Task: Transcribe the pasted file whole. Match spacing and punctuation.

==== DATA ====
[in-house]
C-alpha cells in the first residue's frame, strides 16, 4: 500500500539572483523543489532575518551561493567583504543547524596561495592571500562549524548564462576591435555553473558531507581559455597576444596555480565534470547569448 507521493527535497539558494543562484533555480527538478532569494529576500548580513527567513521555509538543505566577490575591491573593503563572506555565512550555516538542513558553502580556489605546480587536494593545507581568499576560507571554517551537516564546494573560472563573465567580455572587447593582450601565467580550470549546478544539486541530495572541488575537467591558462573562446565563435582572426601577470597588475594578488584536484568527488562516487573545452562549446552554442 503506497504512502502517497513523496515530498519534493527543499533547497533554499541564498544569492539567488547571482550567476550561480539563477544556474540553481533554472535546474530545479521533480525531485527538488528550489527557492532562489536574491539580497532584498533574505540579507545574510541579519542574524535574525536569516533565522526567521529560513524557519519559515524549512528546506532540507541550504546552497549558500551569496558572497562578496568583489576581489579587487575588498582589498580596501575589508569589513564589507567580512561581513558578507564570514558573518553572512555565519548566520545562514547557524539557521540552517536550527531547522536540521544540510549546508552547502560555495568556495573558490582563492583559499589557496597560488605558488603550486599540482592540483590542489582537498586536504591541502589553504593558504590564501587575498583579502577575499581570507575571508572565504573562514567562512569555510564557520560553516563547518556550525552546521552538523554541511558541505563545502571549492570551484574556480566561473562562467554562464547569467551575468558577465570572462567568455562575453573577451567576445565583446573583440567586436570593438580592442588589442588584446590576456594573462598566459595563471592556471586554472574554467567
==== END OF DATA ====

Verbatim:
[in-house]
C-alpha cells in the first residue's frame, strides 16, 4: 500500500539572483523543489532575518551561493567583504543547524596561495592571500562549524548564462576591435555553473558531507581559455597576444596555480565534470547569448 507521493527535497539558494543562484533555480527538478532569494529576500548580513527567513521555509538543505566577490575591491573593503563572506555565512550555516538542513558553502580556489605546480587536494593545507581568499576560507571554517551537516564546494573560472563573465567580455572587447593582450601565467580550470549546478544539486541530495572541488575537467591558462573562446565563435582572426601577470597588475594578488584536484568527488562516487573545452562549446552554442 503506497504512502502517497513523496515530498519534493527543499533547497533554499541564498544569492539567488547571482550567476550561480539563477544556474540553481533554472535546474530545479521533480525531485527538488528550489527557492532562489536574491539580497532584498533574505540579507545574510541579519542574524535574525536569516533565522526567521529560513524557519519559515524549512528546506532540507541550504546552497549558500551569496558572497562578496568583489576581489579587487575588498582589498580596501575589508569589513564589507567580512561581513558578507564570514558573518553572512555565519548566520545562514547557524539557521540552517536550527531547522536540521544540510549546508552547502560555495568556495573558490582563492583559499589557496597560488605558488603550486599540482592540483590542489582537498586536504591541502589553504593558504590564501587575498583579502577575499581570507575571508572565504573562514567562512569555510564557520560553516563547518556550525552546521552538523554541511558541505563545502571549492570551484574556480566561473562562467554562464547569467551575468558577465570572462567568455562575453573577451567576445565583446573583440567586436570593438580592442588589442588584446590576456594573462598566459595563471592556471586554472574554467567